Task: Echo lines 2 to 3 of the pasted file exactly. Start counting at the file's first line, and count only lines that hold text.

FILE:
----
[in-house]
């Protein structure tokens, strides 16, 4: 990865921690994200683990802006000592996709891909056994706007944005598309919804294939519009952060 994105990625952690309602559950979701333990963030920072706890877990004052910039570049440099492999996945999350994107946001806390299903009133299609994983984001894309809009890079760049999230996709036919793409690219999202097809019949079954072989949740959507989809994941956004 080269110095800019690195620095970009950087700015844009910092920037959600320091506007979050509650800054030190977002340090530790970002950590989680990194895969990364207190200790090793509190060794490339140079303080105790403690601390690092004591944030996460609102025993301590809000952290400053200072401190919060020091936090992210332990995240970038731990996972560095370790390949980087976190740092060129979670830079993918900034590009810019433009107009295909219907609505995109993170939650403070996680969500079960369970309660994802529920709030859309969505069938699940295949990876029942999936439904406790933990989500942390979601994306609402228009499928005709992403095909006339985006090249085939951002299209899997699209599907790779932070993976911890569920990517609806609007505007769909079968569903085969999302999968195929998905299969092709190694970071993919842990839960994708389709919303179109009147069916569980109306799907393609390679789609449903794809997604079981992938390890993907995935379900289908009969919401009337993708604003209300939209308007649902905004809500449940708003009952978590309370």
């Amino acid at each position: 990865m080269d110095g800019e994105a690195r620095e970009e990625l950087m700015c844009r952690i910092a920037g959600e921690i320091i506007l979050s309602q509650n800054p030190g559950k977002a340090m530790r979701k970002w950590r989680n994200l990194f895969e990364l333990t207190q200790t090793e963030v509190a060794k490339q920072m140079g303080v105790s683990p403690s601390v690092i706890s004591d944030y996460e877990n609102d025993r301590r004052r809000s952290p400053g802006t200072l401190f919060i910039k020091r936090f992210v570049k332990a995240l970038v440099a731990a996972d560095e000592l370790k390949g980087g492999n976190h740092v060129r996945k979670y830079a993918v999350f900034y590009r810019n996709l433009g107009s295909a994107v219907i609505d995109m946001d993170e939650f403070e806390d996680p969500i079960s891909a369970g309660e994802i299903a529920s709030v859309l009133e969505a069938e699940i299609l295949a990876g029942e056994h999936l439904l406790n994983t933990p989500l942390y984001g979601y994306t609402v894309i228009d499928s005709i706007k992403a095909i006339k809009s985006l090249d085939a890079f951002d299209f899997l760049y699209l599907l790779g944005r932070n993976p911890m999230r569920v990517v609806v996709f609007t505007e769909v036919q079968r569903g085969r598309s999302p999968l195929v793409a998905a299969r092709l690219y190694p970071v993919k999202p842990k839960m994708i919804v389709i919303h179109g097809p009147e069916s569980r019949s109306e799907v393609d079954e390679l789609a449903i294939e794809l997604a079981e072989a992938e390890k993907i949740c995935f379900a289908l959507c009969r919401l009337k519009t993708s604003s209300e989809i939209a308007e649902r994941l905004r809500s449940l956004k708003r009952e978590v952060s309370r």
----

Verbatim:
């Protein structure tokens, strides 16, 4: 990865921690994200683990802006000592996709891909056994706007944005598309919804294939519009952060 994105990625952690309602559950979701333990963030920072706890877990004052910039570049440099492999996945999350994107946001806390299903009133299609994983984001894309809009890079760049999230996709036919793409690219999202097809019949079954072989949740959507989809994941956004 080269110095800019690195620095970009950087700015844009910092920037959600320091506007979050509650800054030190977002340090530790970002950590989680990194895969990364207190200790090793509190060794490339140079303080105790403690601390690092004591944030996460609102025993301590809000952290400053200072401190919060020091936090992210332990995240970038731990996972560095370790390949980087976190740092060129979670830079993918900034590009810019433009107009295909219907609505995109993170939650403070996680969500079960369970309660994802529920709030859309969505069938699940295949990876029942999936439904406790933990989500942390979601994306609402228009499928005709992403095909006339985006090249085939951002299209899997699209599907790779932070993976911890569920990517609806609007505007769909079968569903085969999302999968195929998905299969092709190694970071993919842990839960994708389709919303179109009147069916569980109306799907393609390679789609449903794809997604079981992938390890993907995935379900289908009969919401009337993708604003209300939209308007649902905004809500449940708003009952978590309370």
């Amino acid at each position: 990865m080269d110095g800019e994105a690195r620095e970009e990625l950087m700015c844009r952690i910092a920037g959600e921690i320091i506007l979050s309602q509650n800054p030190g559950k977002a340090m530790r979701k970002w950590r989680n994200l990194f895969e990364l333990t207190q200790t090793e963030v509190a060794k490339q920072m140079g303080v105790s683990p403690s601390v690092i706890s004591d944030y996460e877990n609102d025993r301590r004052r809000s952290p400053g802006t200072l401190f919060i910039k020091r936090f992210v570049k332990a995240l970038v440099a731990a996972d560095e000592l370790k390949g980087g492999n976190h740092v060129r996945k979670y830079a993918v999350f900034y590009r810019n996709l433009g107009s295909a994107v219907i609505d995109m946001d993170e939650f403070e806390d996680p969500i079960s891909a369970g309660e994802i299903a529920s709030v859309l009133e969505a069938e699940i299609l295949a990876g029942e056994h999936l439904l406790n994983t933990p989500l942390y984001g979601y994306t609402v894309i228009d499928s005709i706007k992403a095909i006339k809009s985006l090249d085939a890079f951002d299209f899997l760049y699209l599907l790779g944005r932070n993976p911890m999230r569920v990517v609806v996709f609007t505007e769909v036919q079968r569903g085969r598309s999302p999968l195929v793409a998905a299969r092709l690219y190694p970071v993919k999202p842990k839960m994708i919804v389709i919303h179109g097809p009147e069916s569980r019949s109306e799907v393609d079954e390679l789609a449903i294939e794809l997604a079981e072989a992938e390890k993907i949740c995935f379900a289908l959507c009969r919401l009337k519009t993708s604003s209300e989809i939209a308007e649902r994941l905004r809500s449940l956004k708003r009952e978590v952060s309370r």